[FFmpeg-devel] [PATCH] activate ac3 decoder

Siarhei Siamashka siarhei.siamashka
Wed Feb 20 08:32:50 CET 2008

On 19 February 2008, Michael Niedermayer wrote:
> > > According to the following link, looks like djbfft is supposed to be
> > > public domain now:
> > > http://linux.slashdot.org/article.pl?sid=07/11/30/0430201
> > >
> > > Is it a good time to reconsider the "cannibalizing" plan again? Has
> > > anybody benchmarked it already?
> >
> > A proof of concept patch that adds djbfft support to ffmpeg (IFFT only)
> > is attached. Below are some benchmark results using fft-test utility
> > (tested on AMD Athlon-XP 2400+, 2.0GHz):
> >
> > IFFT             256   512  1024  2048   4096   8192
> > ----------------------------------------------------
> > fft ffmpeg(SIMD) 3.9   8.4  18.2  39.8  100.5  268.8
> > fft ffmpeg(C)    8.2  18.4  40.4  89.4  200.8  499.4
> > djbfft           6.3  14.2  32.1  72.8  159.7  380.2
> >
> > I can try to do benchmarks on ARM11 later (actually these are the most
> > interesting for me).
> >
> > So what next? Are there still any plans regarding FFT/IMDCT improvements?
> > I would like to start adding some ARM VFP optimizations to FFT in the
> > near future, so it would be nice to know current situation.
> The current situatio is the same as it was. I review patches, and if they
> improve speed, are optimal (split radix), clean, simple, ...
> i approve them else i reject them.

Fair enough. Except that I don't quite understand your opinion regarding the
fixed point FFT submission that was rejected (or at least ignored) earlier. If
it works and the implementation is well hidden behind FFTContext, then who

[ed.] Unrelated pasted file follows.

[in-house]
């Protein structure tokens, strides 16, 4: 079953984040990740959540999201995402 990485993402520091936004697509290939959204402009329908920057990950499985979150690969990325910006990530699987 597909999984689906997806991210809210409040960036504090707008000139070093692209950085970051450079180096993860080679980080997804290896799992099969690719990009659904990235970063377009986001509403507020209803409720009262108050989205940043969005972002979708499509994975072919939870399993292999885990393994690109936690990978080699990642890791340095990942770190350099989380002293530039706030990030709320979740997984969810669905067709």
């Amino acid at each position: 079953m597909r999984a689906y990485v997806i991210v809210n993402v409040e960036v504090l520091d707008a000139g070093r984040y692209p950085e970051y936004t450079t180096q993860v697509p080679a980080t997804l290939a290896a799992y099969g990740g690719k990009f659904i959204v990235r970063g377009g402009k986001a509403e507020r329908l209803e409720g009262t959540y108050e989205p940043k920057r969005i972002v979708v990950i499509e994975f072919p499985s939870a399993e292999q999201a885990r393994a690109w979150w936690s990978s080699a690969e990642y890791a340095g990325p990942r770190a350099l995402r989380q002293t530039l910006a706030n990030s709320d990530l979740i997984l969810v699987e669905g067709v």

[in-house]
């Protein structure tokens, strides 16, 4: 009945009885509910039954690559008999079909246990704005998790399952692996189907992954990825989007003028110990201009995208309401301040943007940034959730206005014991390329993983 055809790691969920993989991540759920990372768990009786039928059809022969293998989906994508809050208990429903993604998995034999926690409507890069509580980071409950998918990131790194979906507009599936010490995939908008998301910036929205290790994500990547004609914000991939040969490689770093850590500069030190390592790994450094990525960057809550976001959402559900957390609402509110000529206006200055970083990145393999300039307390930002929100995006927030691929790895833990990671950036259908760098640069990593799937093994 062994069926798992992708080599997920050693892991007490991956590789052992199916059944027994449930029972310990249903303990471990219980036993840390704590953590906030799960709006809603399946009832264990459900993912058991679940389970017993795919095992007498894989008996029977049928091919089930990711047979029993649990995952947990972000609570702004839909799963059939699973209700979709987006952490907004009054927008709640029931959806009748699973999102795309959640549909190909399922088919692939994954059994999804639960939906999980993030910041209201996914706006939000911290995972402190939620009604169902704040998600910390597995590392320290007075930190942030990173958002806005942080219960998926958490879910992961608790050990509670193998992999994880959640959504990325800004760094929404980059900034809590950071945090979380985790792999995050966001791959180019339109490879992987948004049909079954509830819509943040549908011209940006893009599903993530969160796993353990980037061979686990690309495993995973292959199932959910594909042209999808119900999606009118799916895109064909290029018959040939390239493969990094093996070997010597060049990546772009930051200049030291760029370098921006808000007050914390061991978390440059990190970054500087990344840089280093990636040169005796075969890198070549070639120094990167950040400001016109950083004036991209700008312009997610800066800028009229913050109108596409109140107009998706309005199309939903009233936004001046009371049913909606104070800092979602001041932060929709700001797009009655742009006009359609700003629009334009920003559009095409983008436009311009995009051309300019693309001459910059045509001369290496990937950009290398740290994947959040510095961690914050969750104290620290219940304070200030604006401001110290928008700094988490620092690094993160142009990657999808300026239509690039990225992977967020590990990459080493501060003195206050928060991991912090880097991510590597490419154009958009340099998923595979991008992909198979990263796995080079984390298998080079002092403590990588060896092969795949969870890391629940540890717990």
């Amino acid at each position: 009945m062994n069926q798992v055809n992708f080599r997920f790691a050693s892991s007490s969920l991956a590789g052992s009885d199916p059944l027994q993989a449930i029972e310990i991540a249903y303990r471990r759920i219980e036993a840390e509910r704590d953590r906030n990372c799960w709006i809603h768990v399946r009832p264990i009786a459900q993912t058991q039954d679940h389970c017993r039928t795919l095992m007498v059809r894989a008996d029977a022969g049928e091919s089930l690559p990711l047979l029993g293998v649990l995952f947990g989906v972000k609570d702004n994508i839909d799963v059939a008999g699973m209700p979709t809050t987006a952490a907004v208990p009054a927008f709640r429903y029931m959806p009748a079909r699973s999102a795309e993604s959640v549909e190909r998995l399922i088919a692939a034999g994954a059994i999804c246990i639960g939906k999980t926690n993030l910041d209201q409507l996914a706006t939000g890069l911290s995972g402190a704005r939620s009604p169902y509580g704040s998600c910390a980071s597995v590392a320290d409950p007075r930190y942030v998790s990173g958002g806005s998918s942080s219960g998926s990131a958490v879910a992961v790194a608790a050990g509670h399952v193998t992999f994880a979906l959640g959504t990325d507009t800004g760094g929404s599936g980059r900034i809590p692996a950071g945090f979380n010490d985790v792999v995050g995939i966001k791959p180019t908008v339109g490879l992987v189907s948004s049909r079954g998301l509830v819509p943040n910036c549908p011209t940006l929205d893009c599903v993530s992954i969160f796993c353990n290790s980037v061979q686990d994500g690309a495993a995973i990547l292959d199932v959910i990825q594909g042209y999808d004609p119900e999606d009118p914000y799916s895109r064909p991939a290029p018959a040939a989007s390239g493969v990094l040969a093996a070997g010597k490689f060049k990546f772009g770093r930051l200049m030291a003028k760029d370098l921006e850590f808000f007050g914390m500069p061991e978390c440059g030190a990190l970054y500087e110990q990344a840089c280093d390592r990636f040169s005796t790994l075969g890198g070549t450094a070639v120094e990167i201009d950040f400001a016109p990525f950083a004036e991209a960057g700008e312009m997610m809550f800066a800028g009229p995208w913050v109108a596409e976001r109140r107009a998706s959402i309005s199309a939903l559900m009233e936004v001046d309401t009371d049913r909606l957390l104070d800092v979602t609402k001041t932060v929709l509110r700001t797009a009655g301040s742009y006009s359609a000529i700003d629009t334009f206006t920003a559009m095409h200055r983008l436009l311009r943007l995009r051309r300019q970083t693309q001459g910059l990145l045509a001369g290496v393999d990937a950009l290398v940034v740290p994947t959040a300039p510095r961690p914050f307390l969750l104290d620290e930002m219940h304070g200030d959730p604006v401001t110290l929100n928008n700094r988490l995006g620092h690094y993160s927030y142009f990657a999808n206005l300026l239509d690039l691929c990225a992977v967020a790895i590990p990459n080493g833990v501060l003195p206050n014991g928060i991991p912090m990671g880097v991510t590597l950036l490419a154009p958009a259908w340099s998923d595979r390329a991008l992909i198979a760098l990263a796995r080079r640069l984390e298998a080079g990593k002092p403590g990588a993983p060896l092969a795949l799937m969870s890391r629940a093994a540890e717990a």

cares if it is not efficient (yet)? Provided that it is acknowledged that it
is not the best one and plans for painlessly upgrading it in the future exist.

> [...]
> > +    if (s->tmp_buf) {
> > +        /* TODO: handle DJBFFT permute in a more optimal way, probably
> > in-place */ +        for(j=0;j<np;j++) s->tmp_buf[revtab[j]] = z[j];
> > +        memcpy(z, s->tmp_buf, np * sizeof(FFTComplex));
> > +        return;
> > +    }
> > +
> >      /* reverse */
> > -    np = 1 << s->nbits;
> >      for(j=0;j<np;j++) {
> >          k = revtab[j];
> >          if (k < j) {
> This looks odd, are you duplicating the bit reverse code?

DJBFFT is not using bit reverse code, but a different type of permutation (it
is not a simple case of swapping just pairs of values). So the old code is
not directly applicable to it. Technically, DJBFFT permutation should be
possible to be efficiently done in-place, but 'ff_fft_permute' performance is
not important for most audio codecs (and the others can be tweaked not to use
it), that's why I went with an easy way of adding a temporary buffer for now.

This is not a final patch, but some test code which shows that djbfft can be
relatively painlessly integrated into FFmpeg FFT framework.

So far I like how DJBFFT performs :) It is quite faster than FFmpeg C FFT
implementation on ARM11 (tested it both standalone and as part of ffvorbis
decoder). I'm not providing the numbers yet, as I'll try to check various
variants of code (generic, pentium, sparc, ..) and various optimization
settings first.

Benchmarks from other platforms are welcome (the patch I provided in the
previous post makes it easy to build ffmpeg/mplayer with djbfft support).

By the way, I also tried to benchmark FFTW3 (support for it can be also
added to FFTContext very easily), but the results were not too good. My guess
is that FFTW might be mostly optimized for scientific use, performing FFT on
huge sets of data which is not the case and overkill for just multimedia

On the other hand, I find these links quite interesting:

I also wonder how would split-radix perform with SIMD optimizations in order
to directly compare it with the current ffmpeg FFT. Looks like liba52 from
mplayer should have some 3DNOW optimizations for split-radix though it 
is a huge mess. I'll try to extract something from it to do benchmarks
(fortunately I have AMD processor :)).

What other FFT implementations can be also considered, before making a
decision what FFT implementation to use in ffmpeg?

If DJBFFT would be the final choice, it still needs SIMD optimizations.
But somebody needs to confirm its current legal status to be completely sure.
And if DJBFFT is really public domain now, can it be relicensed to LGPL?

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